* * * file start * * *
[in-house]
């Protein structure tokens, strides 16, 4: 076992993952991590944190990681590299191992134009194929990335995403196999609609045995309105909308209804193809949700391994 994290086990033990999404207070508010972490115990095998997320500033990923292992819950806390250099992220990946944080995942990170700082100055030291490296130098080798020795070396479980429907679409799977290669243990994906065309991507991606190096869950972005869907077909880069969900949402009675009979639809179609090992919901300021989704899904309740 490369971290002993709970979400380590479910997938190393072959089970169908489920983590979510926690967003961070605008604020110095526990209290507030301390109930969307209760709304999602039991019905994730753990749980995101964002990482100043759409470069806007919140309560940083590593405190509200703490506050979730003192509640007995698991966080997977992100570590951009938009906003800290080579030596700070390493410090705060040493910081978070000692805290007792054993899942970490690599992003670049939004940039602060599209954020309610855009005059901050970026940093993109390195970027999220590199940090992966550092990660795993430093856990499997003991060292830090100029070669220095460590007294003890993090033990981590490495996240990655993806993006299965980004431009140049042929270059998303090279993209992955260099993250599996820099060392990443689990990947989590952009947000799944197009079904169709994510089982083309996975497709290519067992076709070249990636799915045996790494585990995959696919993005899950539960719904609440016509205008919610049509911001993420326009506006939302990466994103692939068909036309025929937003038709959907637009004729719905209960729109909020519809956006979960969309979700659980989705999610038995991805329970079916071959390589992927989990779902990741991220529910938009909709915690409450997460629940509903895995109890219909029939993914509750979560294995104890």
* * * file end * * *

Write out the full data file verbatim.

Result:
[in-house]
């Protein structure tokens, strides 16, 4: 076992993952991590944190990681590299191992134009194929990335995403196999609609045995309105909308209804193809949700391994 994290086990033990999404207070508010972490115990095998997320500033990923292992819950806390250099992220990946944080995942990170700082100055030291490296130098080798020795070396479980429907679409799977290669243990994906065309991507991606190096869950972005869907077909880069969900949402009675009979639809179609090992919901300021989704899904309740 490369971290002993709970979400380590479910997938190393072959089970169908489920983590979510926690967003961070605008604020110095526990209290507030301390109930969307209760709304999602039991019905994730753990749980995101964002990482100043759409470069806007919140309560940083590593405190509200703490506050979730003192509640007995698991966080997977992100570590951009938009906003800290080579030596700070390493410090705060040493910081978070000692805290007792054993899942970490690599992003670049939004940039602060599209954020309610855009005059901050970026940093993109390195970027999220590199940090992966550092990660795993430093856990499997003991060292830090100029070669220095460590007294003890993090033990981590490495996240990655993806993006299965980004431009140049042929270059998303090279993209992955260099993250599996820099060392990443689990990947989590952009947000799944197009079904169709994510089982083309996975497709290519067992076709070249990636799915045996790494585990995959696919993005899950539960719904609440016509205008919610049509911001993420326009506006939302990466994103692939068909036309025929937003038709959907637009004729719905209960729109909020519809956006979960969309979700659980989705999610038995991805329970079916071959390589992927989990779902990741991220529910938009909709915690409450997460629940509903895995109890219909029939993914509750979560294995104890």